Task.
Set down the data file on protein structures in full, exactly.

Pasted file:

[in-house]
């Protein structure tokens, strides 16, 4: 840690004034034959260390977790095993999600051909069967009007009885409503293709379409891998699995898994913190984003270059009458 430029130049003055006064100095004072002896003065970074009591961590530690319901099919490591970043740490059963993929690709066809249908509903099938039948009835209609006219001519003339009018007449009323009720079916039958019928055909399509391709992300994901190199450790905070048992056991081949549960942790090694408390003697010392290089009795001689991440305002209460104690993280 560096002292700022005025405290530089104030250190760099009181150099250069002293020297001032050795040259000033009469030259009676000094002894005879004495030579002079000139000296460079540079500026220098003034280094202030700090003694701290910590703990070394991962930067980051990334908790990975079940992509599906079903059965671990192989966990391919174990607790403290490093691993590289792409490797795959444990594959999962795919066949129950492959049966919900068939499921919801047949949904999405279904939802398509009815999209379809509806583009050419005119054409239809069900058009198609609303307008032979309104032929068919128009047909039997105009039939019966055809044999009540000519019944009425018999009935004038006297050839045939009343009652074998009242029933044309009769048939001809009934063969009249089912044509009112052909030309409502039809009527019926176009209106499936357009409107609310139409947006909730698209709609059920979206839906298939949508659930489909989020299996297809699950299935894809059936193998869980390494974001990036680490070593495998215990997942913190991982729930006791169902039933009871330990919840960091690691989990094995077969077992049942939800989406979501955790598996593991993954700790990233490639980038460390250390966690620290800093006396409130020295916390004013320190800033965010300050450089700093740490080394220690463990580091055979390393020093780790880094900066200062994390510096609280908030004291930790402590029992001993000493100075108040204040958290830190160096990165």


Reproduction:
[in-house]
């Protein structure tokens, strides 16, 4: 840690004034034959260390977790095993999600051909069967009007009885409503293709379409891998699995898994913190984003270059009458 430029130049003055006064100095004072002896003065970074009591961590530690319901099919490591970043740490059963993929690709066809249908509903099938039948009835209609006219001519003339009018007449009323009720079916039958019928055909399509391709992300994901190199450790905070048992056991081949549960942790090694408390003697010392290089009795001689991440305002209460104690993280 560096002292700022005025405290530089104030250190760099009181150099250069002293020297001032050795040259000033009469030259009676000094002894005879004495030579002079000139000296460079540079500026220098003034280094202030700090003694701290910590703990070394991962930067980051990334908790990975079940992509599906079903059965671990192989966990391919174990607790403290490093691993590289792409490797795959444990594959999962795919066949129950492959049966919900068939499921919801047949949904999405279904939802398509009815999209379809509806583009050419005119054409239809069900058009198609609303307008032979309104032929068919128009047909039997105009039939019966055809044999009540000519019944009425018999009935004038006297050839045939009343009652074998009242029933044309009769048939001809009934063969009249089912044509009112052909030309409502039809009527019926176009209106499936357009409107609310139409947006909730698209709609059920979206839906298939949508659930489909989020299996297809699950299935894809059936193998869980390494974001990036680490070593495998215990997942913190991982729930006791169902039933009871330990919840960091690691989990094995077969077992049942939800989406979501955790598996593991993954700790990233490639980038460390250390966690620290800093006396409130020295916390004013320190800033965010300050450089700093740490080394220690463990580091055979390393020093780790880094900066200062994390510096609280908030004291930790402590029992001993000493100075108040204040958290830190160096990165």